CX Metrics Don’t Stack Up To Financial Metrics

In the recent Temkin Group report State of CX Metrics, 2011, we examined many aspects of CX metrics programs. As part of that research, we asked respondents from large companies to rate their effectiveness at certain aspects of a CX metrics program. Here’s a summarized version of their responses.

My take: As you can see, only about half of respondents think they’re doing a good job collecting and communicating CX metrics — and that’s the most effective thing that they’re doing. Less than one out of five think they’re good at making trade-offs between financial and CX metrics.

What does that mean? Even companies that are measuring their customer experience aren’t able to use this information effectively to sway decisions. So short-term financial metrics continue to set the course for most companies.

It doesn’t make sense to ignore financial metrics, but companies need to do a better job of balancing them with CX metrics. While financial metrics often look at historical performance, CX metrics can give a better sense of the future. So companies should build up their confidence in CX metrics so that decisions are made based on an explicit analysis of short-term and long-term goals.

The bottom line: CX metrics need to guide business decisions

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I'm an experience (XM) management catalyst; helping organizations improve results by engaging the hearts and minds of their employees, customers, and partners. I enjoy researching and speaking about leading-edge XM topics. I lead the Qualtrics XM Institute, which is the world's best job. We're igniting a global community of XM Professionals who are inspired and empowered to radically improve the human experience. To achieve this goal, my team focuses on thought leadership, training, and community building. My work is driven by a set of fundamental beliefs: 1) Everything starts and ends with human beings, so you need to understand how people think, feel, and behave; 2) XM is a discipline that needs to be woven throughout an organization's entire operating fabric; and 3) Building the XM discipline requires a combination of culture, competency, and technology.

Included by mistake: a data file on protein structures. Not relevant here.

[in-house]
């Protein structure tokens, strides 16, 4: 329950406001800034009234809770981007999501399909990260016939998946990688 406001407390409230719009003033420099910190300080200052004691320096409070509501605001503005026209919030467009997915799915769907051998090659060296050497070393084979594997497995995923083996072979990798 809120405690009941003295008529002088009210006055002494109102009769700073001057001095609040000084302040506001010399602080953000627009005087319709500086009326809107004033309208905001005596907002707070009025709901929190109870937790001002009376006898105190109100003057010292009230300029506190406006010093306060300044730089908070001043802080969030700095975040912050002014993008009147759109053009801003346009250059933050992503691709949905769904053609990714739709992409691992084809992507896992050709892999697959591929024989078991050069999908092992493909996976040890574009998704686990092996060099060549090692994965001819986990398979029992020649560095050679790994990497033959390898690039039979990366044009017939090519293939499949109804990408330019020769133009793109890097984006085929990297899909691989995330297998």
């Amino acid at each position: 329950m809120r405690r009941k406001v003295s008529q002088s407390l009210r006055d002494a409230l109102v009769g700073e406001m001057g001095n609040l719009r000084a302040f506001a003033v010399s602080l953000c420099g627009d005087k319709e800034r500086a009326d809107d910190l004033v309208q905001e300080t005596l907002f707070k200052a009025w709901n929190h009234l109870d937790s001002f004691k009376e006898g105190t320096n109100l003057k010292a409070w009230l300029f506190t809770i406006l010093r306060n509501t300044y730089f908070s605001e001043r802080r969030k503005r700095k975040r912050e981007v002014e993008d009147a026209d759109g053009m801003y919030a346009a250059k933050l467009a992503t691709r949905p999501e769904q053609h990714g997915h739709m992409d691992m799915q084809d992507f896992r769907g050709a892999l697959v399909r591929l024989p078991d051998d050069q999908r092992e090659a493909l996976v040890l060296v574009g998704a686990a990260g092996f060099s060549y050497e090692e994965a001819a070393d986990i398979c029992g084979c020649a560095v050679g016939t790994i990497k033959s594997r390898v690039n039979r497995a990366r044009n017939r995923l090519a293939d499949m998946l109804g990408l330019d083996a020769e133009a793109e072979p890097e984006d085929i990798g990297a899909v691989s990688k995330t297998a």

2 thoughts on “CX Metrics Don’t Stack Up To Financial Metrics”

  1. That’s the question for the ages isn’t it? What to prioritize, long term or short term benefit? As the economy begins to show signs of life, I’m hopeful that corporate leaders will begin thinking more strategic and long term. With that customer experience, along with other more strategic but less quick hit initiatives should begin to come to the forefront.

  2. “CX metrics can give a better sense of the future”

    I think you make a great point. Customer experience analytics can give us a heads up of what is to come before everyone starts scrambling to fix a problem after the fact. It’s a good way to stay on top of how your brand is performing.

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